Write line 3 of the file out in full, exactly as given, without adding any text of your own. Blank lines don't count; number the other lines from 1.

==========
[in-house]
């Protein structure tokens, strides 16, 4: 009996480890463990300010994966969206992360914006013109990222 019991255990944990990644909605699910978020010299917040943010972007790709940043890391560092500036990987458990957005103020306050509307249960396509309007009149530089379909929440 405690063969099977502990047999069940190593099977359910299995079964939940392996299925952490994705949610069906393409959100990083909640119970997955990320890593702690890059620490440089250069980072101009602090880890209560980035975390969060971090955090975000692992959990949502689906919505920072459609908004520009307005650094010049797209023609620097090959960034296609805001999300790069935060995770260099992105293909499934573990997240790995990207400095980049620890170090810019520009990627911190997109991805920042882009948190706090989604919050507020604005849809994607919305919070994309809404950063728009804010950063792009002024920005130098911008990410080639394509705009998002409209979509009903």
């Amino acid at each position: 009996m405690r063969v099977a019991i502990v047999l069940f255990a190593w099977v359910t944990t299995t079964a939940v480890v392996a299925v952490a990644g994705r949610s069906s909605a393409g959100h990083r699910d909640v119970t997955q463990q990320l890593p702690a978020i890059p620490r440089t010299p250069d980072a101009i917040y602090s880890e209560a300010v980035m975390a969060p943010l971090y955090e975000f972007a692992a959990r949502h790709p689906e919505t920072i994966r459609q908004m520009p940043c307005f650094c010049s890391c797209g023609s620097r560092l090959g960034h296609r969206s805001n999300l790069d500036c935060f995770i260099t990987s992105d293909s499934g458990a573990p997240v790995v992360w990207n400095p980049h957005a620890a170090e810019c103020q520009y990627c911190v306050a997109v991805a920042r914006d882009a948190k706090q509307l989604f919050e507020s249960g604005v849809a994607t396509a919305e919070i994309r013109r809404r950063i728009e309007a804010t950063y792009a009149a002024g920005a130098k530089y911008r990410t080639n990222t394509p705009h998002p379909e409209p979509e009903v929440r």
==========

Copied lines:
């Amino acid at each position: 009996m405690r063969v099977a019991i502990v047999l069940f255990a190593w099977v359910t944990t299995t079964a939940v480890v392996a299925v952490a990644g994705r949610s069906s909605a393409g959100h990083r699910d909640v119970t997955q463990q990320l890593p702690a978020i890059p620490r440089t010299p250069d980072a101009i917040y602090s880890e209560a300010v980035m975390a969060p943010l971090y955090e975000f972007a692992a959990r949502h790709p689906e919505t920072i994966r459609q908004m520009p940043c307005f650094c010049s890391c797209g023609s620097r560092l090959g960034h296609r969206s805001n999300l790069d500036c935060f995770i260099t990987s992105d293909s499934g458990a573990p997240v790995v992360w990207n400095p980049h957005a620890a170090e810019c103020q520009y990627c911190v306050a997109v991805a920042r914006d882009a948190k706090q509307l989604f919050e507020s249960g604005v849809a994607t396509a919305e919070i994309r013109r809404r950063i728009e309007a804010t950063y792009a009149a002024g920005a130098k530089y911008r990410t080639n990222t394509p705009h998002p379909e409209p979509e009903v929440r």